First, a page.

Despite the competing claims of such as Mark Ronson and Brian (Danger Mouse) Burton, T Bone Burnett may be the most interesting producer working in popular music at the moment. Equally comfortable helming award-winning soundtracks for Cold Mountain, O Brother, Where Art Thou? and Walk the Line, and reacquainting singers like Tony Bennett, Roy Orbison, Cassandra Wilson and kd lang with their roots, his manifold talents combined to powerful effect on last year's peerless Raising Sand collaboration between Robert Plant and Alison Krauss. But until 2006's The True False Identity, his packed diary left Burnett little time to pursue his own muse.
Most of the songs on Tooth of Crime were written at the request of Sam Shepard, for a 1996 musical production of his 1972 play of the same name, and have been reworked and added to through the intervening years. He describes Shepard's original play as involving "zones of fame" in which people can become celebrities, without anyone outside that zone being aware of them. On Burnett's album, these zones are transformed into a series of tableaux depicting the various failings and frustrations of our times, from single-issue themes like drugs ("Dope Island") and media ("Telepresence") to the more generalised complaints of a track such as "The Rat Age", in which ghostly echoes of tambourine and twang, and the subdued lowing of mournful horns, accompany Burnett's declamation concerning the shifting moralities of an increasingly dystopian culture: "We welcomed the genetic code/ And left it bleeding by the road."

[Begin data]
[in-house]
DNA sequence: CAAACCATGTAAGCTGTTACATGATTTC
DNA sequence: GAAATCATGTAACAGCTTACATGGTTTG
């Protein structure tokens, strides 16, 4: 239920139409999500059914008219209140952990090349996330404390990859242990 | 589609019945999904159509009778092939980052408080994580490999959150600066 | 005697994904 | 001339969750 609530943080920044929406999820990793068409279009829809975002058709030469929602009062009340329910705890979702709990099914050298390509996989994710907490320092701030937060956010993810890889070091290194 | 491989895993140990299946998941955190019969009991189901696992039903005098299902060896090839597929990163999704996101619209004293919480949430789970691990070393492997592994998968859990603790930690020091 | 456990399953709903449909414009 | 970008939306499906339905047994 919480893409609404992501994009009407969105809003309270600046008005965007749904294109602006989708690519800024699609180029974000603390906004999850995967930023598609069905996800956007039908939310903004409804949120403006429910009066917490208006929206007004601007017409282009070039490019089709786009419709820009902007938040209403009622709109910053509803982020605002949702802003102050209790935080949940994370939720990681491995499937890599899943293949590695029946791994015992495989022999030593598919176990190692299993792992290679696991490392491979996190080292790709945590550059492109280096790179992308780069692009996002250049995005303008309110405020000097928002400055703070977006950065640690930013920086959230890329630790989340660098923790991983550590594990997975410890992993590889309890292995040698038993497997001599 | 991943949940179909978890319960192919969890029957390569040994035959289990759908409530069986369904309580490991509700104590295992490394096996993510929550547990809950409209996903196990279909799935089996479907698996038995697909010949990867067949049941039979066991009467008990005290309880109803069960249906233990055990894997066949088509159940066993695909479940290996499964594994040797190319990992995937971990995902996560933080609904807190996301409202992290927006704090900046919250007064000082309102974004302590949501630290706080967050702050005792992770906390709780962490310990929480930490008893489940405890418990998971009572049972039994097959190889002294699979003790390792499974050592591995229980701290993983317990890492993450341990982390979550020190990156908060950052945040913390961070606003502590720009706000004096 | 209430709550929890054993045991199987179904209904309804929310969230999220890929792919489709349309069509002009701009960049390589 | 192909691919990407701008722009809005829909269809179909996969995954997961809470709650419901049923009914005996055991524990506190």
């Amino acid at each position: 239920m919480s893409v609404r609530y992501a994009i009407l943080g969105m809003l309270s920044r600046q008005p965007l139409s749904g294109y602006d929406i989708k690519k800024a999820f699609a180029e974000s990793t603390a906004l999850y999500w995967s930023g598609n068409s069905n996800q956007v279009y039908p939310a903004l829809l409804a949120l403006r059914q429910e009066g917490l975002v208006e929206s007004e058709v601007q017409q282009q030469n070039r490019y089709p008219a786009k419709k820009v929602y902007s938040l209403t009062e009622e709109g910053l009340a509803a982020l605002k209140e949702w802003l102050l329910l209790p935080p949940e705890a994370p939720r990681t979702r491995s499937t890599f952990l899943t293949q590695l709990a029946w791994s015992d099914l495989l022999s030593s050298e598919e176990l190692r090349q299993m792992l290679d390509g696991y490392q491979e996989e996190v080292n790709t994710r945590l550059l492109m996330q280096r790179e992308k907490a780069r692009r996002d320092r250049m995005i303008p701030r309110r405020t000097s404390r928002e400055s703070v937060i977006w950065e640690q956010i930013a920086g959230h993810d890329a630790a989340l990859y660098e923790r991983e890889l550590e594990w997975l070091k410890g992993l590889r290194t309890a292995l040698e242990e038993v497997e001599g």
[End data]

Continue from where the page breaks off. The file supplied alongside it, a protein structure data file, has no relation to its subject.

It's a format that enables Burnett to adopt a variety of personae, from the confused suitor of "Kill Zone" wondering "Can we untangle guilt and innocence?/ How hard we torture this ambivalence", to the devilish protagonist of "Anything I Say Can and Will Be Used Against You" spreading his virus of temptation: "I will disengage your mastery/ Until all you love is blasphemy". The latter boasts of having a "torture chamber orchestra", here employed furnishing a predatory jazz-noir backdrop that's equal parts Barry Adamson and Tom Waits.
The arrangements possess great depth and diverse character, which almost makes up for Burnett's reluctance to sing, rather than narrate. But if one discards such vocal expectations, and treats Tooth of Crime like an update of the jazz'n'poetry format, its abundant pleasures become apparent.
Pick of the album: 'The Rat Age', 'Swizzle Stick', 'Here Come the Philistines', 'Anything I Say Can and Will Be Used Against You'